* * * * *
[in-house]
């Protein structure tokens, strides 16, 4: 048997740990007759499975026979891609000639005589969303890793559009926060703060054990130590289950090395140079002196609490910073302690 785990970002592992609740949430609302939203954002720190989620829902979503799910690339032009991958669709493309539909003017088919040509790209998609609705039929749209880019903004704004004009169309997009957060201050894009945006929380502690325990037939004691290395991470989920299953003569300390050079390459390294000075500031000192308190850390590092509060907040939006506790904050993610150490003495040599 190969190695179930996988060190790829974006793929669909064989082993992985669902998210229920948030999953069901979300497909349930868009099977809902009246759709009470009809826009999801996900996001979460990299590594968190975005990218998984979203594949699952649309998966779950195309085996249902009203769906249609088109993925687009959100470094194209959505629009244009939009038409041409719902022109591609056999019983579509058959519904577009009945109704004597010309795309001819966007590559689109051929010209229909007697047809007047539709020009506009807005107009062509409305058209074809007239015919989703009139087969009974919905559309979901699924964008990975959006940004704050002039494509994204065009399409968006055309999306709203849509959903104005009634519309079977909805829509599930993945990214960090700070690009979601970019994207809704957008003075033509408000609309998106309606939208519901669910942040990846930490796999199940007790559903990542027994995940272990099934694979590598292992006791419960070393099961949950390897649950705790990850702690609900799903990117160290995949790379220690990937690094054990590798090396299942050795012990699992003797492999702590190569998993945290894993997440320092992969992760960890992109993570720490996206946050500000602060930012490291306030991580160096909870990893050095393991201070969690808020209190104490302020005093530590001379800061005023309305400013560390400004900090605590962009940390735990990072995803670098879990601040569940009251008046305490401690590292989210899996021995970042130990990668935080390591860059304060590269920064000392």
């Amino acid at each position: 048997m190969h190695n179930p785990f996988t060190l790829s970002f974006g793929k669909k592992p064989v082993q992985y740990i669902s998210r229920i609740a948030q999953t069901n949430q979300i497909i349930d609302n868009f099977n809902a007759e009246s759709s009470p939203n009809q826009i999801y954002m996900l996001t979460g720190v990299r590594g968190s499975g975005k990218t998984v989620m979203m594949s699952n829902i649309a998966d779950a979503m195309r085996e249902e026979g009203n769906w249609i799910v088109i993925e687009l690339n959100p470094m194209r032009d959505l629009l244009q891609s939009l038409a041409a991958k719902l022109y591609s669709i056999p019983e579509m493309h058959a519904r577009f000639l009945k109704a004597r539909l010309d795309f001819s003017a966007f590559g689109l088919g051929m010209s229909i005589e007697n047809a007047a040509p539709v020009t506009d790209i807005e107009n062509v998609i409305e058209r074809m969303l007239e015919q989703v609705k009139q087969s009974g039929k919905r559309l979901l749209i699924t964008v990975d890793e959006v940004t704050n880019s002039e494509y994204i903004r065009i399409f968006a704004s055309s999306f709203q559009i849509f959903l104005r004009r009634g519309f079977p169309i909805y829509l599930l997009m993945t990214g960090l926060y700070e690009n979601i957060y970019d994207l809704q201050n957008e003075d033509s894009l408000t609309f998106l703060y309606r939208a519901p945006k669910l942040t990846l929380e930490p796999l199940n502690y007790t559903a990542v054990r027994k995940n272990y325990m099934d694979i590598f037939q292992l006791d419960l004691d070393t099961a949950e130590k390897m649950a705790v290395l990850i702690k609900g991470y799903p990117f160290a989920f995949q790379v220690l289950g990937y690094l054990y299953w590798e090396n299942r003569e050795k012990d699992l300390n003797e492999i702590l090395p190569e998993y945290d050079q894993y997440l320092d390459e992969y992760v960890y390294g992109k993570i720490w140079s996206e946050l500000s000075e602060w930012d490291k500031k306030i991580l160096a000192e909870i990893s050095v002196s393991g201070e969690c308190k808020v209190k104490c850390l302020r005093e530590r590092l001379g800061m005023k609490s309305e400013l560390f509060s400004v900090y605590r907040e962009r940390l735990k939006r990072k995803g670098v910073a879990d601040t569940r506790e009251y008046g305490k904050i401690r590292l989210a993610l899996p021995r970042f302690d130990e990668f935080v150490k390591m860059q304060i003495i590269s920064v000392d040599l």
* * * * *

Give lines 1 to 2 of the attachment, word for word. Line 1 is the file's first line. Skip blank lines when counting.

[in-house]
């Protein structure tokens, strides 16, 4: 048997740990007759499975026979891609000639005589969303890793559009926060703060054990130590289950090395140079002196609490910073302690 785990970002592992609740949430609302939203954002720190989620829902979503799910690339032009991958669709493309539909003017088919040509790209998609609705039929749209880019903004704004004009169309997009957060201050894009945006929380502690325990037939004691290395991470989920299953003569300390050079390459390294000075500031000192308190850390590092509060907040939006506790904050993610150490003495040599 190969190695179930996988060190790829974006793929669909064989082993992985669902998210229920948030999953069901979300497909349930868009099977809902009246759709009470009809826009999801996900996001979460990299590594968190975005990218998984979203594949699952649309998966779950195309085996249902009203769906249609088109993925687009959100470094194209959505629009244009939009038409041409719902022109591609056999019983579509058959519904577009009945109704004597010309795309001819966007590559689109051929010209229909007697047809007047539709020009506009807005107009062509409305058209074809007239015919989703009139087969009974919905559309979901699924964008990975959006940004704050002039494509994204065009399409968006055309999306709203849509959903104005009634519309079977909805829509599930993945990214960090700070690009979601970019994207809704957008003075033509408000609309998106309606939208519901669910942040990846930490796999199940007790559903990542027994995940272990099934694979590598292992006791419960070393099961949950390897649950705790990850702690609900799903990117160290995949790379220690990937690094054990590798090396299942050795012990699992003797492999702590190569998993945290894993997440320092992969992760960890992109993570720490996206946050500000602060930012490291306030991580160096909870990893050095393991201070969690808020209190104490302020005093530590001379800061005023309305400013560390400004900090605590962009940390735990990072995803670098879990601040569940009251008046305490401690590292989210899996021995970042130990990668935080390591860059304060590269920064000392």